- Roofing Granules
The roofing granules are necessary components of an asphalt shingle. As they are made from coated rock particles, these mineral granules protect the asphalt from the sun’s ultraviolet rays. Exposure to sunlight and other weather conditions, such as hailstorms, damages the asphalt, shortening the roof’s lifespan. Therefore, asphalt roof shingles are surfaced with granules.
The coating on the granules also improves the appearance of the roof shingles. Homeowners can choose from a variety of colors that suits the color scheme of any house or building.
- Mineral Stabilizers
The filler type, particle size distribution, and loading levels of mineral stabilizers can impact shingle performance. These stabilizers reinforce the asphalt by stiffening the base and giving resistance during the manufacturing process and after installation. The mineral fillers also enable the asphalt to resist any potential shrinkage during the aging process and thermal cycling.
What are the different types of asphalt roofing shingles?
A basic roof scan can reveal whether your house needs a new roof. Homeowners can get overwhelmed with the numerous options and styles of asphalt shingle roofing. While professional contractors and accredited shingle manufacturers can guide you throughout the roofing process, it is important to understand the form and functionality of the different types of asphalt shingle roofing to make a knowledgeable decision.
The three (3) major categories of asphalt roofing shingles are Strip Shingles, Dimensional Shingles, and Luxury Shingles. Understanding the product qualities and differences between each type of roofing shingle can enable any homeowner to pick the right product for your home.
- Strip Shingles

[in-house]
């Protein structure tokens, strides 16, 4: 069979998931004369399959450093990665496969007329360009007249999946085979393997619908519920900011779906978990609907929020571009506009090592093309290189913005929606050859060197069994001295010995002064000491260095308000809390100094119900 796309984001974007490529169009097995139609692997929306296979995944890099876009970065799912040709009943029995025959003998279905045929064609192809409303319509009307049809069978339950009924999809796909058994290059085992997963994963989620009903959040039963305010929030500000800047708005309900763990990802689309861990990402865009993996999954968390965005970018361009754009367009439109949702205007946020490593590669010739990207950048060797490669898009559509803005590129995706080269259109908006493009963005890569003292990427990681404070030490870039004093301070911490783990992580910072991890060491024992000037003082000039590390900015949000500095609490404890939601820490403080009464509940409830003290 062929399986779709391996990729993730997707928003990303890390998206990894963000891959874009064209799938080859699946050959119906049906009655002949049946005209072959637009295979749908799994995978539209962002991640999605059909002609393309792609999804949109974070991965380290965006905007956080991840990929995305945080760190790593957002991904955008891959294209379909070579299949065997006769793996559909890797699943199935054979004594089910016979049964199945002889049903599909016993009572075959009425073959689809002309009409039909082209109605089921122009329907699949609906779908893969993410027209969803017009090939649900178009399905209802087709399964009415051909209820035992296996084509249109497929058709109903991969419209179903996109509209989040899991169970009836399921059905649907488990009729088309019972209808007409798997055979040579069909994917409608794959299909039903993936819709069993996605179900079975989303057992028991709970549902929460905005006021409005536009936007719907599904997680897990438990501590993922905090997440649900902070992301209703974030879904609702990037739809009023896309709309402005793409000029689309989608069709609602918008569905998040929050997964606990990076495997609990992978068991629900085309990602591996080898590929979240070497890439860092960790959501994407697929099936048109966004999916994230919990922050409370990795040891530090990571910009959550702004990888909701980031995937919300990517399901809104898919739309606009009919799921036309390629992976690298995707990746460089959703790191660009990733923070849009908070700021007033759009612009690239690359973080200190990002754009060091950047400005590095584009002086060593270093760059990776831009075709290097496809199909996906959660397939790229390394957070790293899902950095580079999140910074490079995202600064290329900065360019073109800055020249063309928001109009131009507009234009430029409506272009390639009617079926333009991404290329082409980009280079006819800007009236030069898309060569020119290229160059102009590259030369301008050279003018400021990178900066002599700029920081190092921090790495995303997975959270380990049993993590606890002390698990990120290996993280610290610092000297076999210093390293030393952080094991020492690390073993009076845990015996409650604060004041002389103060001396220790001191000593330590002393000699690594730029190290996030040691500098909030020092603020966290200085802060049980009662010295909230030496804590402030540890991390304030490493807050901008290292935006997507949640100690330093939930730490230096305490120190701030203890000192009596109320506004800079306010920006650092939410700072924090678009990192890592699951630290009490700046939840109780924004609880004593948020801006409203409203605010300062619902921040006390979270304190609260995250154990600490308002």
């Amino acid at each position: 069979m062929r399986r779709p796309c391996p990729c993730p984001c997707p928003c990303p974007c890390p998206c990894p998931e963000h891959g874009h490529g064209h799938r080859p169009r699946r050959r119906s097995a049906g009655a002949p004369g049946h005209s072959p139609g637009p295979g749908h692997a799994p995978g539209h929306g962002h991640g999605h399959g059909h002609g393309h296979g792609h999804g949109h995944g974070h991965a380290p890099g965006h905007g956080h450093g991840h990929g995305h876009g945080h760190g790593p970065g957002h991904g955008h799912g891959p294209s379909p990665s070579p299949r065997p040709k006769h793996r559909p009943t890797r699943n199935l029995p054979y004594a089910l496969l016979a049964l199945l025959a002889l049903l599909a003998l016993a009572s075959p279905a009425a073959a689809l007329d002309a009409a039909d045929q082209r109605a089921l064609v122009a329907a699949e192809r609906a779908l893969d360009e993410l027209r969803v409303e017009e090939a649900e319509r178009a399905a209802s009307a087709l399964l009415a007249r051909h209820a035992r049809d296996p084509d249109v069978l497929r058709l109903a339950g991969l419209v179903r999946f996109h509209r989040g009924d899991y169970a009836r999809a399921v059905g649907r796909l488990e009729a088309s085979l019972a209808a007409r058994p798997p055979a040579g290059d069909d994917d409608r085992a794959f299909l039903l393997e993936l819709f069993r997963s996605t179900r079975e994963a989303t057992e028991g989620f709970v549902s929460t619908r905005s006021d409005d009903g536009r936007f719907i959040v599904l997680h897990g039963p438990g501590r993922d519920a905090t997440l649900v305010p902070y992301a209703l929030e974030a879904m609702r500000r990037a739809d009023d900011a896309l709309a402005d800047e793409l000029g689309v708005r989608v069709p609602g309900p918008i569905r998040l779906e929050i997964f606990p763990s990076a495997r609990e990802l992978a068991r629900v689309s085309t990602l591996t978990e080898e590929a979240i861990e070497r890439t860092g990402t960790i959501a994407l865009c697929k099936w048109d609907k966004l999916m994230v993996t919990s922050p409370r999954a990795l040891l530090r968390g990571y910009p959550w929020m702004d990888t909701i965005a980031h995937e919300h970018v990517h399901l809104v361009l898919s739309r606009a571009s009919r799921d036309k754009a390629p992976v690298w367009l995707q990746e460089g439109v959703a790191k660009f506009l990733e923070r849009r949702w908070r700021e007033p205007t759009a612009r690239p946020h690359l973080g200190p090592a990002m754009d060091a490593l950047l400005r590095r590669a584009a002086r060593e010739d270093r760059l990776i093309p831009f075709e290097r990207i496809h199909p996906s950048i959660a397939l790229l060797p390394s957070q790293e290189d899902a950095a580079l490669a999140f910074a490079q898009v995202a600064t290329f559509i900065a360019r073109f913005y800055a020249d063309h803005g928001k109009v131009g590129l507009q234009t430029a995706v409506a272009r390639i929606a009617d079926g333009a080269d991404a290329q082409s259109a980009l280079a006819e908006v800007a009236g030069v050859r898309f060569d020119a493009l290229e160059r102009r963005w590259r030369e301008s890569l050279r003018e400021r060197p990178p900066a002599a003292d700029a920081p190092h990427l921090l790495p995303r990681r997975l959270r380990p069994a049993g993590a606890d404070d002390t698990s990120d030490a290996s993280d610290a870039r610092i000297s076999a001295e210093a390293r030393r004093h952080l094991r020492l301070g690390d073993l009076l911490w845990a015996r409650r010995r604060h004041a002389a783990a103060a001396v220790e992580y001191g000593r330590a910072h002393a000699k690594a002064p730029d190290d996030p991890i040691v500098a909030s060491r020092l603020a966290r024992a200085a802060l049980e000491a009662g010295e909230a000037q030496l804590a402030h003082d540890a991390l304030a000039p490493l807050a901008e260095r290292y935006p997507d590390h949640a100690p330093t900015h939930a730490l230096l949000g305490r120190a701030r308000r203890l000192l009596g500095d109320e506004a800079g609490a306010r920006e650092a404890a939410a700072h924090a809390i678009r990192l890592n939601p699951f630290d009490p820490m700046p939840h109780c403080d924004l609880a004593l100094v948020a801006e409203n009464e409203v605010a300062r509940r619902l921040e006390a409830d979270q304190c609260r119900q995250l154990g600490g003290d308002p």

Otherwise known as 3-tab shingles, strip shingles are considered the original asphalt shingles. They are characterized by their flat appearance and considerably weigh less than other types. Before the 1980s, this is the predominant roofing shingle available in the market. Today, they are primarily used by home builders in constructing inexpensive houses or by homeowners as replacements for previous strip shingles.
- Dimensional Shingles
This roofing shingle is manufactured by fusing two or more layers of asphalt. This technique results in more affluent and thicker shingles that replicate a natural wooden appearance, making them more aesthetically pleasing than regular ones. The double bonded layer of dimensional shingles offers more protection from wind and hail, enabling it to withstand 120 meters per hour. Compared to traditional shingles, a dimensional shingle has a longer lifespan and can last for an average of 40 years.
- Luxury Shingles
Luxury shingles are the highest-quality asphalt roofing shingles available in the market. They are made from a combination of asphalt and other materials, making them sturdier and heavier than their counterparts. This type of roofing shingles offers superior protection against snowstorms, intense winds, and hail. As they are more durable, luxury asphalt roofing shingles retain their shape and color compared to classic shingles. The multi-dimensional texture and triple-laminated design of luxury shingles imitate the appearance of cedar and slate. Thus, this type of asphalt roofing shingle comes in various colors and styles and can fit any style you want for your home.
The right decision: is this shingle the right choice?
Through the years, asphalt roofing shingles have remained the most popular shingle worldwide. This shingle’s affordability, aesthetics, and availability are the main reasons for its positive reputation. Whether asphalt roofing shingle is the right choice for your house depends on your preference and budget. However, one thing is for sure; asphalt roofing shingles can deliver and live up to their expectations.